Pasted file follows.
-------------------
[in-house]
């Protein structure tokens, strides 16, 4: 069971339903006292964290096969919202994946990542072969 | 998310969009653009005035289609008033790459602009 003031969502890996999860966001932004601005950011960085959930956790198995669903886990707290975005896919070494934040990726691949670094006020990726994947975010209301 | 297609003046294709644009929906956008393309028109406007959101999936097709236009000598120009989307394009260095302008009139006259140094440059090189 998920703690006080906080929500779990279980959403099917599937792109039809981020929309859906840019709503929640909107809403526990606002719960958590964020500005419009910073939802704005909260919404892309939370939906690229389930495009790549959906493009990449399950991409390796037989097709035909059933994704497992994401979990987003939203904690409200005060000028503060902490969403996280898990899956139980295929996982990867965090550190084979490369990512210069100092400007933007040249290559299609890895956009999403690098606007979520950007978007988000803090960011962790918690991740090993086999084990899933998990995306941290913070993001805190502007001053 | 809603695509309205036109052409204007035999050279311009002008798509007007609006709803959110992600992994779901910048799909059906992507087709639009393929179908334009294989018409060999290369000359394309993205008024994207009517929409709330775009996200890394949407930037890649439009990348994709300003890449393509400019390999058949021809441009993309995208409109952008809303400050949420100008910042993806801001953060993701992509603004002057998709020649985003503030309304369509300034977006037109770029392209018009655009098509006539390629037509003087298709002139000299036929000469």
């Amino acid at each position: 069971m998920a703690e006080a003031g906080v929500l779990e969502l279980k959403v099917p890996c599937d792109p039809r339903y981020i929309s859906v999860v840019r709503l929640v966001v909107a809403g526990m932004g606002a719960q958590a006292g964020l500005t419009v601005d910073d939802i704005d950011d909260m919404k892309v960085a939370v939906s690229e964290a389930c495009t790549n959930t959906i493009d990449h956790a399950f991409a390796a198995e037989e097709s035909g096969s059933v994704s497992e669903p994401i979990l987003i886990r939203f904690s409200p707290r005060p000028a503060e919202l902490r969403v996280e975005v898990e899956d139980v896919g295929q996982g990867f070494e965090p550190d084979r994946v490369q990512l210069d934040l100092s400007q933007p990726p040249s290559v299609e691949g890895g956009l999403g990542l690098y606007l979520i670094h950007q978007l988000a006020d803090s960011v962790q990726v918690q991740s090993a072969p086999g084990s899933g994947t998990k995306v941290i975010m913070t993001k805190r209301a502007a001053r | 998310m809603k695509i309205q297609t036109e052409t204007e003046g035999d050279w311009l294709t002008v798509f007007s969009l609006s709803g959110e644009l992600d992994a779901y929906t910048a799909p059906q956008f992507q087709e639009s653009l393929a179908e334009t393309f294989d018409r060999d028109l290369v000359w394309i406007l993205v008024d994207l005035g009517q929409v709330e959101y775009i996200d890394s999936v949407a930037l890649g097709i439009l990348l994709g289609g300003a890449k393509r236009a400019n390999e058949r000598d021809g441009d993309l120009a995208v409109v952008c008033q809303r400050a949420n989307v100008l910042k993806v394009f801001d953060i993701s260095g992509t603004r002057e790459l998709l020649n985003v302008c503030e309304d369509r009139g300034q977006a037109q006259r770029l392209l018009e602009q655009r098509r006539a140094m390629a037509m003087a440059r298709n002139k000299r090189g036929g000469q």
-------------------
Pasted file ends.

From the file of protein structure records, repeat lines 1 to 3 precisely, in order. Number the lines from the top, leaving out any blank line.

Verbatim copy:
[in-house]
């Protein structure tokens, strides 16, 4: 069971339903006292964290096969919202994946990542072969 | 998310969009653009005035289609008033790459602009 003031969502890996999860966001932004601005950011960085959930956790198995669903886990707290975005896919070494934040990726691949670094006020990726994947975010209301 | 297609003046294709644009929906956008393309028109406007959101999936097709236009000598120009989307394009260095302008009139006259140094440059090189 998920703690006080906080929500779990279980959403099917599937792109039809981020929309859906840019709503929640909107809403526990606002719960958590964020500005419009910073939802704005909260919404892309939370939906690229389930495009790549959906493009990449399950991409390796037989097709035909059933994704497992994401979990987003939203904690409200005060000028503060902490969403996280898990899956139980295929996982990867965090550190084979490369990512210069100092400007933007040249290559299609890895956009999403690098606007979520950007978007988000803090960011962790918690991740090993086999084990899933998990995306941290913070993001805190502007001053 | 809603695509309205036109052409204007035999050279311009002008798509007007609006709803959110992600992994779901910048799909059906992507087709639009393929179908334009294989018409060999290369000359394309993205008024994207009517929409709330775009996200890394949407930037890649439009990348994709300003890449393509400019390999058949021809441009993309995208409109952008809303400050949420100008910042993806801001953060993701992509603004002057998709020649985003503030309304369509300034977006037109770029392209018009655009098509006539390629037509003087298709002139000299036929000469």
């Amino acid at each position: 069971m998920a703690e006080a003031g906080v929500l779990e969502l279980k959403v099917p890996c599937d792109p039809r339903y981020i929309s859906v999860v840019r709503l929640v966001v909107a809403g526990m932004g606002a719960q958590a006292g964020l500005t419009v601005d910073d939802i704005d950011d909260m919404k892309v960085a939370v939906s690229e964290a389930c495009t790549n959930t959906i493009d990449h956790a399950f991409a390796a198995e037989e097709s035909g096969s059933v994704s497992e669903p994401i979990l987003i886990r939203f904690s409200p707290r005060p000028a503060e919202l902490r969403v996280e975005v898990e899956d139980v896919g295929q996982g990867f070494e965090p550190d084979r994946v490369q990512l210069d934040l100092s400007q933007p990726p040249s290559v299609e691949g890895g956009l999403g990542l690098y606007l979520i670094h950007q978007l988000a006020d803090s960011v962790q990726v918690q991740s090993a072969p086999g084990s899933g994947t998990k995306v941290i975010m913070t993001k805190r209301a502007a001053r | 998310m809603k695509i309205q297609t036109e052409t204007e003046g035999d050279w311009l294709t002008v798509f007007s969009l609006s709803g959110e644009l992600d992994a779901y929906t910048a799909p059906q956008f992507q087709e639009s653009l393929a179908e334009t393309f294989d018409r060999d028109l290369v000359w394309i406007l993205v008024d994207l005035g009517q929409v709330e959101y775009i996200d890394s999936v949407a930037l890649g097709i439009l990348l994709g289609g300003a890449k393509r236009a400019n390999e058949r000598d021809g441009d993309l120009a995208v409109v952008c008033q809303r400050a949420n989307v100008l910042k993806v394009f801001d953060i993701s260095g992509t603004r002057e790459l998709l020649n985003v302008c503030e309304d369509r009139g300034q977006a037109q006259r770029l392209l018009e602009q655009r098509r006539a140094m390629a037509m003087a440059r298709n002139k000299r090189g036929g000469q």